6. 6. “The Rich rule over the poor, and theborrower becomes the lenders slave.” - Proverbs 22:7“If you’re smart, you don’t need debt. Ifyou’re dumb, it’s poisonous.” - Warren Buffett 6
  7. 7. 1. Overdue Bills2. Worrying over investments.3. “Get-Rich-Quick” Attitude; Those who attempt to make money fast usually fail.4. No desire for gainful employment and a sense of being overwhelmed5. Being Deceitful; Shading the truth about a financial product you may be selling 7
  8. 8. 6. Being Greedy; Always wanting more than you have to the exclusion of family members7. Trying to keep up with the Jones8. Not meeting family needs9. Overcommitment to work10. Financial resentment 8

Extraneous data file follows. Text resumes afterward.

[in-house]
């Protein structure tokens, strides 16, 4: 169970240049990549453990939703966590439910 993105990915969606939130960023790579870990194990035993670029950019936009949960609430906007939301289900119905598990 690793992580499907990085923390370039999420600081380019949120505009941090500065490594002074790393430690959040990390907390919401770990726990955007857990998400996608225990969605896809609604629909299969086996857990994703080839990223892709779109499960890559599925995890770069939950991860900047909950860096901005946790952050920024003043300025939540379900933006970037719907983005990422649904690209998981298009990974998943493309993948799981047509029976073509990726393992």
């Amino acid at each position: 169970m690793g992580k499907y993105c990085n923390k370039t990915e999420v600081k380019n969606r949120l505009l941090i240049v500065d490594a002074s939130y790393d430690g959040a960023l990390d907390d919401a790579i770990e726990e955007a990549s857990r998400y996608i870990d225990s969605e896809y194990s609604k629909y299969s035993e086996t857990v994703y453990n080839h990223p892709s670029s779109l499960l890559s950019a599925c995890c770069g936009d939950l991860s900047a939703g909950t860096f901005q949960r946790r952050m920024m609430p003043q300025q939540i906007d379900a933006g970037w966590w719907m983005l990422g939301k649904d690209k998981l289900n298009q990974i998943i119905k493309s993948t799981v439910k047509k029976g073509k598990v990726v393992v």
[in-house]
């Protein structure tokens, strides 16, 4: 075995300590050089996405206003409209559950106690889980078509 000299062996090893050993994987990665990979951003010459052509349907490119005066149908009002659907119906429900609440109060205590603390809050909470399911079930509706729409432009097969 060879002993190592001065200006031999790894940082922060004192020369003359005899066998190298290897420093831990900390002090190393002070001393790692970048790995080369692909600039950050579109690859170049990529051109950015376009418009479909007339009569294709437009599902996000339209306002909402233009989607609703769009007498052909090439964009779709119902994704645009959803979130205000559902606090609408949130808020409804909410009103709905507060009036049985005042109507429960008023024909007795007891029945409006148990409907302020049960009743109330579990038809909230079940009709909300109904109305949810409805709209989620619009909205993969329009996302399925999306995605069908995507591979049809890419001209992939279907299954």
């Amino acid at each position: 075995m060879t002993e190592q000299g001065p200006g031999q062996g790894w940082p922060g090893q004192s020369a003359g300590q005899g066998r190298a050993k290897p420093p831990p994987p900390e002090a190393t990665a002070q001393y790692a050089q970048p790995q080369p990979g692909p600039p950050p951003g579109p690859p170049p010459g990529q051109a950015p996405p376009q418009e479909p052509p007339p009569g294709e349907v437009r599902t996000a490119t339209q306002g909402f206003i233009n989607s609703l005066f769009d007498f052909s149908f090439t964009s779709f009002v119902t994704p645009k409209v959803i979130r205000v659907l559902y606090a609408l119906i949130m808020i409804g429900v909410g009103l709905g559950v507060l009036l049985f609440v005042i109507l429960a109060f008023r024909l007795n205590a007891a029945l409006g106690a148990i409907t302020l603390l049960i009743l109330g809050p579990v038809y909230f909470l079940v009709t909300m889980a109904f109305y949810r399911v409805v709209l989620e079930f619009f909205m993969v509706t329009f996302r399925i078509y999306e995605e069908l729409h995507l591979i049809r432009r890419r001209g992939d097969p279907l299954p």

9. 9. 1. Long waves (cycles) are periods ofeconomic change that include depressions,wars, inflation, etc. These are demonstratedto occur approximately every 50 to 60years.2. Measuring from the end of the last greatdepression, the next major depression willoccur around the year 2000. 9
  10. 10. Red Flags 1. The Savings and Loan Collapse – During the 1980’s the government encouraged the S&Ls to loosen their loan standards to stimulate economic growth, particularly in the construction industry. In addition, the 1982 tax changes gave huge benefits to private investors to encourage them to risk their money in new real estate ventures. The 1986 tax law changed the rules for real estate--retroactively. Result: Investors pulled out of the real estate development business--in masse. Cost of bailout: 200 billion. 10